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Jun 12, 2015

As a company that provides human resource consulting to our clients, we see a wide range of mistakes made in the employment relationship.

One of the most common issues we find (and one that can be quite costly) is misclassifying employees as exempt who should be non-exempt.

Sound familiar to you? Business owners get this one wrong fairly often.

Sometimes, it’s an innocent mistake, but other times it’s a deliberate decision made to avoid the potential costs of non-exempt employees; namely overtime wages.

Big penalties if you get it wrong

Exempt vs non-exempt is governed by Fair Labor Standards Act (FLSA) and the U.S. Department of Labor. Detailed information can be found here to answer many questions.

Depending on the job functions of your employees, some of them could be excluded from the statute. A couple of examples are agricultural workers, truck-drivers and some other professions directly governed by other laws. The vast majority of employees in the U.S. are governed by FLSA though, and it’s critical that you classify these employees correctly.

We have seen companies get this wrong and face enormous penalties. Consider how large a penalty could be if you had a number of employees classified as exempt, who should have been paid overtime, over the course of a few years. You would owe back wages (at time and a half) to the employees, and the penalties and interest on the taxes you should have paid could be enough to sink your company.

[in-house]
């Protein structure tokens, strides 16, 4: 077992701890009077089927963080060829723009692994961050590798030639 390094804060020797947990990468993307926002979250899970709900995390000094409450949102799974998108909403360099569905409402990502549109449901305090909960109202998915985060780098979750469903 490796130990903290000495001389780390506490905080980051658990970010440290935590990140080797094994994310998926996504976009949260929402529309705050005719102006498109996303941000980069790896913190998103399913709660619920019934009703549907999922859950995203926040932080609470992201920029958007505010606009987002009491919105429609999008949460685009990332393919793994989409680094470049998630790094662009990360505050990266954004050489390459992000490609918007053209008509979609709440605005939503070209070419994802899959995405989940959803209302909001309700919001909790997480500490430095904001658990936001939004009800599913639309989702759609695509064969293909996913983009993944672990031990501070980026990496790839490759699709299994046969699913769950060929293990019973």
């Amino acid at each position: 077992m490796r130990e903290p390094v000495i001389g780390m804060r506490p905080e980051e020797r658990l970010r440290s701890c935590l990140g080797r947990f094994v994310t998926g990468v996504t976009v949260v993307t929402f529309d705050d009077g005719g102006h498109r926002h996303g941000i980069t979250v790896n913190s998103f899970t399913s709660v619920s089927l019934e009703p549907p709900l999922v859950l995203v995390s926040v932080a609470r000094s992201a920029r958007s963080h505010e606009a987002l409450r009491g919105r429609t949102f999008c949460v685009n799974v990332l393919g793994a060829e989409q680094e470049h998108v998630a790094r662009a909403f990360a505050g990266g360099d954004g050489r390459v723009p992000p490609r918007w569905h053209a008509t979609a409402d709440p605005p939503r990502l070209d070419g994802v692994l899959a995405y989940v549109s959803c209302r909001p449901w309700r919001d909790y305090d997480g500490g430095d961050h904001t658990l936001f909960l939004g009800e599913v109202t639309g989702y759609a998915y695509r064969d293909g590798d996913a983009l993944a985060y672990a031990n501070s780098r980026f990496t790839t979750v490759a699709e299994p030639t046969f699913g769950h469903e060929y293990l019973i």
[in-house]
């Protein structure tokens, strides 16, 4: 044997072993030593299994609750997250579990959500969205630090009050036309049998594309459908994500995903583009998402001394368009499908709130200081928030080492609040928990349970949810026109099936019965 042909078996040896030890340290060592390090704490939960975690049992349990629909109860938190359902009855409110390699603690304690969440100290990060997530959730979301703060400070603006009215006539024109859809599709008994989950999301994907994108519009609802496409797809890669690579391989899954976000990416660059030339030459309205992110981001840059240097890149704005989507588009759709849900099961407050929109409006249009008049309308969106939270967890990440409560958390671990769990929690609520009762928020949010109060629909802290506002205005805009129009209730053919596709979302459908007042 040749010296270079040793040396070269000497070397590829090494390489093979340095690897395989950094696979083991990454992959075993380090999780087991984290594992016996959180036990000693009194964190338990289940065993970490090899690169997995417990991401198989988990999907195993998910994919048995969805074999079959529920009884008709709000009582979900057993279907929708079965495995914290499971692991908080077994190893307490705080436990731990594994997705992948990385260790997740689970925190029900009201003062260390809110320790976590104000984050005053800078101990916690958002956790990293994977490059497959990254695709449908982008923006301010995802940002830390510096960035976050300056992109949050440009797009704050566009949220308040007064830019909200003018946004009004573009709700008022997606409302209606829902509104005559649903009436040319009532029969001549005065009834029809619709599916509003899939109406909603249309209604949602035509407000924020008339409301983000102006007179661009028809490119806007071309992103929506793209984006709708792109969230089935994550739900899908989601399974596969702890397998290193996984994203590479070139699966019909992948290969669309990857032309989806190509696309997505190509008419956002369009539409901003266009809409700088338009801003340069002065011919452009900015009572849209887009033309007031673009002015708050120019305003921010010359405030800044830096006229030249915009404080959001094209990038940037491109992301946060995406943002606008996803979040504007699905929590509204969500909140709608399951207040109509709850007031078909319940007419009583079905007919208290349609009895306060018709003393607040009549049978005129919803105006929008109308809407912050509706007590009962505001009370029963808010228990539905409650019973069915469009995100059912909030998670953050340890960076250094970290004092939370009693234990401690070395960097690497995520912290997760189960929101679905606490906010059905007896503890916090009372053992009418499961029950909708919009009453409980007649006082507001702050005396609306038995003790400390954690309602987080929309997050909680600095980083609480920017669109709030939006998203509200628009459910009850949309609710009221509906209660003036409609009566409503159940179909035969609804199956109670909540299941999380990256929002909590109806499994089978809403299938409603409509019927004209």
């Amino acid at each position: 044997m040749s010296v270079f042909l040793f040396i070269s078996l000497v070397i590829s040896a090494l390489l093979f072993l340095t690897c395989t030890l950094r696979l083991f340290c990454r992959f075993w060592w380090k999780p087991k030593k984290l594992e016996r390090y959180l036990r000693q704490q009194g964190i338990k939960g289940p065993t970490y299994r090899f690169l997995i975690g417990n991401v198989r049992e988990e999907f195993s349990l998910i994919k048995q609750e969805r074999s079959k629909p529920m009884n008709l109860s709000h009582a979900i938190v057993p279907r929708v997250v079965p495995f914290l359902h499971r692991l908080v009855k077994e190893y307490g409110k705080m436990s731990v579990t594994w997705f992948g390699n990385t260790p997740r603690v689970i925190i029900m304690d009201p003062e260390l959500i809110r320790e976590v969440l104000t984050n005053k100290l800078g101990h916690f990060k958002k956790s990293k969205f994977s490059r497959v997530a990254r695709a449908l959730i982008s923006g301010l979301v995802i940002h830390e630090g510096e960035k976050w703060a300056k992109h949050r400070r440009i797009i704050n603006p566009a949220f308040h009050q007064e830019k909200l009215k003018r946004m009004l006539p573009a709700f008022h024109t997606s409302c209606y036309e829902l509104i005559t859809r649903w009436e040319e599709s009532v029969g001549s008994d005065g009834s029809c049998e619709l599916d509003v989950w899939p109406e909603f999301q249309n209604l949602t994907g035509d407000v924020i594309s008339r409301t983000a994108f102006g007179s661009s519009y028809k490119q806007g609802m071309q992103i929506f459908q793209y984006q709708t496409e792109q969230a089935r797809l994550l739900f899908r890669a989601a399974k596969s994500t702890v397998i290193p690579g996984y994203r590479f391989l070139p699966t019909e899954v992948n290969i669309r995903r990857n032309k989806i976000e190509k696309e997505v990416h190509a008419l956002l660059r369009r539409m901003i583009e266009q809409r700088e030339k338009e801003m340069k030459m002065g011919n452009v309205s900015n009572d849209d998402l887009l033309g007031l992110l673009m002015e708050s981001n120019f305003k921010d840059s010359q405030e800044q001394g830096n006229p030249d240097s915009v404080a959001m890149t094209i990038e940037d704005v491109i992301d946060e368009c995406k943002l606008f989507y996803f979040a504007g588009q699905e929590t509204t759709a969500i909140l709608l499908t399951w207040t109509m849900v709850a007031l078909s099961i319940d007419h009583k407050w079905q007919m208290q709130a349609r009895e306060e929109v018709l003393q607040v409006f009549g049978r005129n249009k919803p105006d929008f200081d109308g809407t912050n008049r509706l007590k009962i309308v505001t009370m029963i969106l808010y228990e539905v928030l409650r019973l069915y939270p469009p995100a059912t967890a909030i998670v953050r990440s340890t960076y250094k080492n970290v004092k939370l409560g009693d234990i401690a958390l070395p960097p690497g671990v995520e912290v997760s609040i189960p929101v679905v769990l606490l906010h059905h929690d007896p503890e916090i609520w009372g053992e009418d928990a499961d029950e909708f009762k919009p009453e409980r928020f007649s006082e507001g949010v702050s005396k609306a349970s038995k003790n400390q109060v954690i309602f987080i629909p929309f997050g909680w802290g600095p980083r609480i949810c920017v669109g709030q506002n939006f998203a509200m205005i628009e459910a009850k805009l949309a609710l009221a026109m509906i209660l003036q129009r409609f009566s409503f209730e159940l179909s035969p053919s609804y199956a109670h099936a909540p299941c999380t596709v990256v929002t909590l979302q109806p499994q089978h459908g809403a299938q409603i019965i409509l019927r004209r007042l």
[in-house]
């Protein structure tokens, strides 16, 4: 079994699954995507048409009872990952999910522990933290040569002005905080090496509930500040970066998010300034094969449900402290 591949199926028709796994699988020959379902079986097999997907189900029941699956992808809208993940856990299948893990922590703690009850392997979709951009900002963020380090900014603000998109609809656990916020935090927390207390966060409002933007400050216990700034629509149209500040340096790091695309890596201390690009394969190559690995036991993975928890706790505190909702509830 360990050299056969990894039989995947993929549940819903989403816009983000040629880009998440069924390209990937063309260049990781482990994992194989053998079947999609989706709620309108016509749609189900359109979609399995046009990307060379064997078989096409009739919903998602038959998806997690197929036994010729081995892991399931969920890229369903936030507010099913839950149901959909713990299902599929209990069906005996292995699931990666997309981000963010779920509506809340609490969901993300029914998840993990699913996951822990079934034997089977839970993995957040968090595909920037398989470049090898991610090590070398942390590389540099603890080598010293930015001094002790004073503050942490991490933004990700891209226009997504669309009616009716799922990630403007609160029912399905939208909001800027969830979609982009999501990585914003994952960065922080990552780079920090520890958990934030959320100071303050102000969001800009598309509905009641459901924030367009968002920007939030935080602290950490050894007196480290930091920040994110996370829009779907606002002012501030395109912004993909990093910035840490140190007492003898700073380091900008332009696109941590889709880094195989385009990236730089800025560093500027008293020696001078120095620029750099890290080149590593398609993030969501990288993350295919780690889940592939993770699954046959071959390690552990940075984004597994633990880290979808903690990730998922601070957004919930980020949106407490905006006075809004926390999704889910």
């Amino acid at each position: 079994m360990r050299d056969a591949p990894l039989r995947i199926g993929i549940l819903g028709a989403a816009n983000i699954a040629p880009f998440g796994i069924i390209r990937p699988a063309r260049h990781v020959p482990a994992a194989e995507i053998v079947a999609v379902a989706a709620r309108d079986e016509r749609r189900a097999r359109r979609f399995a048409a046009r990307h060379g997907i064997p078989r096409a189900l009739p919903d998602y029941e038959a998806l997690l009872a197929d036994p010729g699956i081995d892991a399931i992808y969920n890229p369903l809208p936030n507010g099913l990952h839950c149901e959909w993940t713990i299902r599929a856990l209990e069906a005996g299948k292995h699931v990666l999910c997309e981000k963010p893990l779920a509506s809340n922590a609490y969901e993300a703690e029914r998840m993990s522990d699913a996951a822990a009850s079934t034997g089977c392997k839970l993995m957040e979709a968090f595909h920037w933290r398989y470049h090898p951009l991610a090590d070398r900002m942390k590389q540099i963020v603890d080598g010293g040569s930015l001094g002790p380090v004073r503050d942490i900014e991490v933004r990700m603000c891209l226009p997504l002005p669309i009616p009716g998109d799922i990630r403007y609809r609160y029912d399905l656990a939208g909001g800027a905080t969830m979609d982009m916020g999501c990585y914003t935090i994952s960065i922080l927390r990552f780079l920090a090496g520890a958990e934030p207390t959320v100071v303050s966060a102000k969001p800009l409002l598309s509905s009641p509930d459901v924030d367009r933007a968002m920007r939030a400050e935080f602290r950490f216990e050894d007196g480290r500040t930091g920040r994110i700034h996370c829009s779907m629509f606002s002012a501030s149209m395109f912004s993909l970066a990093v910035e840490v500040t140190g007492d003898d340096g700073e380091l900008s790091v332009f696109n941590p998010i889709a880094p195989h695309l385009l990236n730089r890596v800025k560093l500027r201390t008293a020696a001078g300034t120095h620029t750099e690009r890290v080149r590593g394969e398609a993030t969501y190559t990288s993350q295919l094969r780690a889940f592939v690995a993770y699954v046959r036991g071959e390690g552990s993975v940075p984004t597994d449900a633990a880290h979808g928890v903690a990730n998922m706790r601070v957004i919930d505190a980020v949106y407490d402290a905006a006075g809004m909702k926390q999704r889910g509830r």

How to determine exempt vs. non-exempt

Here are the basics on the differences between the two classifications and how to determine whether your employees should be considered exempt or non-exempt.

  • What does non-exempt mean? A non-exempt employee needs to be paid at least minimum wage, and must be paid overtime (1.5 times regular rate) for all hours above 40 in a work week. Most U.S. workers fall into this class unless they meet certain requirements to make them non-exempt.
  • What does exempt mean? Exempt employees are not protected by FLSA and are not paid overtime wages for any work above 40 hours per week. These employees need to meet the following: Paid at least $23,600 per year ($455 per week), paid on a salary basis, and perform duties that are considered exempt – details below. There are three main categories of exempt duties.
    • Executive – An executive exemption is for an employee who supervises two or more employees, has management as the primary duty of the position, and also has genuine input into the job status of other employees.
    • Professional – This exemption is for intellectual jobs requiring special education such as doctors, lawyers, architects, teachers, etc. and also involves a degree of discretion and judgement. Creative positions are also included here such as writers, actors and musicians.
    • Administrative – The FLSA determines exempt administrative jobs are “office or non-manual work, which is directly related to management or general business operations of the employer or the employer’s customers, and a primary component of which involves the exercise of independent judgement and discretion about matters of significance.”

This is an area that many businesses get wrong and pay a steep penalty. By taking the time to determine the correct status of your employees you will save yourself valuable time, money and headaches.

This was originally published on the Genesis HR Solutions blog.

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